Dream Alone Review
Release Date: June 28th, 2018
Developer: Warsaw Games
Platforms: Switch (Reviewed), PC, Coming soon to PS4 and Xbox One
Dream Alone is an interesting platformer. The best way to describe it is Limbo meets Inside. Dream Alone is an odd PC game in a crowded Steam library, but the game may appeal to certain people despite it’s troubling issues.
The game’s art style reminds me of Limbo. It is mostly two toned black, white, greys with a dash of color. That color is red as in blood. The game is challenging and its not very forgiving. Gamers play as a young boy whose whole town has been put into a coma and he must journey to find Lady Death and hope to find a cure. The music and slight dark atmosphere make the game very somber.
Well, the game has a few issues. Probably the most glaring was the controls, they are not that tight. I made lots of mistakes and paid for them. The protagonist has floaty jumps and a slow trot. At this time I really wish he could move faster.
There needs to be more checkpoints, as death is a just a step away. This is a platformer where everything can kill you and you are supposed to guide the character through the challenging levels. Did I mention the environments are dark? I guess a better description is the game graphics are very dark and dim. Gamers will find out that if they crank up the brightness, it may not make a difference.
Speaking of death, there are also things in the environment such as trees that block visible obstacles and thus leads to more death and frustration. This caused me to die a lot, as well as miss traps, spike pits, and other enemies because I couldn’t see them. I cannot imagine playing this on the Switch’s small screen; I would really have to crank up the brightness. On my 26” PC monitor, I still had problems seeing everything.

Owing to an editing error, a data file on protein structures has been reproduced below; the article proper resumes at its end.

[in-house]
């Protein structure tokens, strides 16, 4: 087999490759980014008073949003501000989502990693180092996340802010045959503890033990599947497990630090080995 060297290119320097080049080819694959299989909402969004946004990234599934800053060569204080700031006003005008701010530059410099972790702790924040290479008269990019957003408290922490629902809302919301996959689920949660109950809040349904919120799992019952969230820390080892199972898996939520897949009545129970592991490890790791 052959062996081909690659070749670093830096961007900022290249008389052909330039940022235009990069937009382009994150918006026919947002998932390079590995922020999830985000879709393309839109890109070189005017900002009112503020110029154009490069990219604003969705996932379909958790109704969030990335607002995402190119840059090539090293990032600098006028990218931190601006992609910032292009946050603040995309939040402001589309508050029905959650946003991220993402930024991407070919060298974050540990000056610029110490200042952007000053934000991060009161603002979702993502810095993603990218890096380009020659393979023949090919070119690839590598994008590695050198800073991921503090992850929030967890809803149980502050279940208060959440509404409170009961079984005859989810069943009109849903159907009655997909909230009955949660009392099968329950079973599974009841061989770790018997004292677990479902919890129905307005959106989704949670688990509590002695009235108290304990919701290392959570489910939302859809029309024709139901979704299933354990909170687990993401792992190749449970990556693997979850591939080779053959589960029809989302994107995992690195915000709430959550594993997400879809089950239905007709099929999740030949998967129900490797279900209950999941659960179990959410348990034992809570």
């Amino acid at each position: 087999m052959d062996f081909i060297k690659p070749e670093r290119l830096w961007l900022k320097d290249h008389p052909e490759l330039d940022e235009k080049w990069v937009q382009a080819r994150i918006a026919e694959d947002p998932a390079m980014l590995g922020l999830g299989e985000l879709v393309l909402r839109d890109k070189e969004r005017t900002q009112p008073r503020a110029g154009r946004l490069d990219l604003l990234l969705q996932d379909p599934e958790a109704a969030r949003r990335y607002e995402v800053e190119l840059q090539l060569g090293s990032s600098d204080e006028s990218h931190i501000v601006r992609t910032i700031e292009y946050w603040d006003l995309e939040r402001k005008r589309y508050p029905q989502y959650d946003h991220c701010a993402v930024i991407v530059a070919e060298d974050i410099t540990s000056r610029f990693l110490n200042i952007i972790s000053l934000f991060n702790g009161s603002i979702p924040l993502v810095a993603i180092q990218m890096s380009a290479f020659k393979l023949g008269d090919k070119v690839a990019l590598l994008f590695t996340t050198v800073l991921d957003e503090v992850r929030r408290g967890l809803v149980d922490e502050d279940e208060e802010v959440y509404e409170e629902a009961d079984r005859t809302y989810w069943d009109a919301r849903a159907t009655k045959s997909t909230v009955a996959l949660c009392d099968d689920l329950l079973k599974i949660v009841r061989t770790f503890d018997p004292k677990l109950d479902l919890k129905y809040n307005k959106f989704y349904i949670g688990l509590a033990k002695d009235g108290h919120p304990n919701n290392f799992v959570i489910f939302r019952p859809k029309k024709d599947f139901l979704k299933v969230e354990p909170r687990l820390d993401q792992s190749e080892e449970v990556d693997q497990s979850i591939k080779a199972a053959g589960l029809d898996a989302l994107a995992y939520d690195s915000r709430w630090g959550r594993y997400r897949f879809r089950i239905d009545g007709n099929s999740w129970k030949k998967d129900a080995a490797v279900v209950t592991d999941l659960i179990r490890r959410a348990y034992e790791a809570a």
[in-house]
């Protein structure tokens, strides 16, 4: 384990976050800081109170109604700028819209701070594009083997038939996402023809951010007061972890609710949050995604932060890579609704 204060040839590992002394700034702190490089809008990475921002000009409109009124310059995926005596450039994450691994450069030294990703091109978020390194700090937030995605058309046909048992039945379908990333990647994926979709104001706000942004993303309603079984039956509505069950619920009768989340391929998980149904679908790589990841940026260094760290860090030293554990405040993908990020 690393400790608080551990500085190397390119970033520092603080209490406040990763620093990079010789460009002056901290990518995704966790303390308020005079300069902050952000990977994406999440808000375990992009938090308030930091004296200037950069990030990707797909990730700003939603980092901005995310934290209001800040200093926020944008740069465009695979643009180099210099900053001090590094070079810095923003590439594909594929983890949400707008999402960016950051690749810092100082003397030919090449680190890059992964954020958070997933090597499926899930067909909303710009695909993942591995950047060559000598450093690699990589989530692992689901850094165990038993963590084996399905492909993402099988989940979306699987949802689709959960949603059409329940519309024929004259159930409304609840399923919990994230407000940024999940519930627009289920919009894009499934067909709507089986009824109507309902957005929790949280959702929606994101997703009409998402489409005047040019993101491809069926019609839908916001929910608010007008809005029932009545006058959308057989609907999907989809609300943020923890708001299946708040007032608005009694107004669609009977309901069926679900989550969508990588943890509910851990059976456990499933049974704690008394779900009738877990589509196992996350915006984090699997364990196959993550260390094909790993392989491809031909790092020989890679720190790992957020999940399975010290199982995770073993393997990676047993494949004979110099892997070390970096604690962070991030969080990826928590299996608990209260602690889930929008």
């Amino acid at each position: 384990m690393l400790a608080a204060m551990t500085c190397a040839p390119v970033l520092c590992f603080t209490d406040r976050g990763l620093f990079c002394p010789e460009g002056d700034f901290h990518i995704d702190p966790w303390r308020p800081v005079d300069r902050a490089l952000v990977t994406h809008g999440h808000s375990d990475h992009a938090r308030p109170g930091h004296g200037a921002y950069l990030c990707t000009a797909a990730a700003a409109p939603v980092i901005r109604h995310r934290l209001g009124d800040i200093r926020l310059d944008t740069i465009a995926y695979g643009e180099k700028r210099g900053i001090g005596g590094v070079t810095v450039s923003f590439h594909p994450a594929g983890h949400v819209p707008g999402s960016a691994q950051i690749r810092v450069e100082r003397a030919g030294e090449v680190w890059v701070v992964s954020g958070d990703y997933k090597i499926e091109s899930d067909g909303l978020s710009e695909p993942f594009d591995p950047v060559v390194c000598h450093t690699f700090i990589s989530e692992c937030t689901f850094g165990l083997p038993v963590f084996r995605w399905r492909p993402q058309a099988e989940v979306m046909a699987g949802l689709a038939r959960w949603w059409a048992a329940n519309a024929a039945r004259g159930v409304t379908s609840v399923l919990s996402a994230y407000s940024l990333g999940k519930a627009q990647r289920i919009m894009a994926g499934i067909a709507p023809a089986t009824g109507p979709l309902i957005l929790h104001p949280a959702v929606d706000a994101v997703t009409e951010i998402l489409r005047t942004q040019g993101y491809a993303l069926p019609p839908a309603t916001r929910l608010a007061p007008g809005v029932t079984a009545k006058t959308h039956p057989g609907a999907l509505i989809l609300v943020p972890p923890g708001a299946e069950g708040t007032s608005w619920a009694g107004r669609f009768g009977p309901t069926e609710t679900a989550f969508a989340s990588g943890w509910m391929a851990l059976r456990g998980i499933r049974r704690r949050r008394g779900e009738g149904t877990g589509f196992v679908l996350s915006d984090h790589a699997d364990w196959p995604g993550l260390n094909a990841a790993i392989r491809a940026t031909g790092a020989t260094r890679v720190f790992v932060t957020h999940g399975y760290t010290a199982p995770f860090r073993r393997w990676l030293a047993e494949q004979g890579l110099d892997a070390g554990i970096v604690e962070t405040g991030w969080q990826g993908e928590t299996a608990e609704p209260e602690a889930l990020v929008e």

There is an interesting puzzle element which includes the main character changing realities and potentially cloning themselves. Most of the time this is used to solve puzzles and move objects to help you. Players cannot remain in the alternate realities forever, as this is controlled by a meter that is filled when players collect potions.
If the controls had been tighter, and the game a little more forgiving, then this would have been a great game to play alongside of Limbo. For now it’s a challenging puzzle platformer that is good for gamers who enjoy a challenge. The game is supposedly coming to Xbox One and PS4, but now Switch and PC gamers can play it.
Thanks for the publisher for letting us review it.
-Controls need work
-The game's graphics are too dark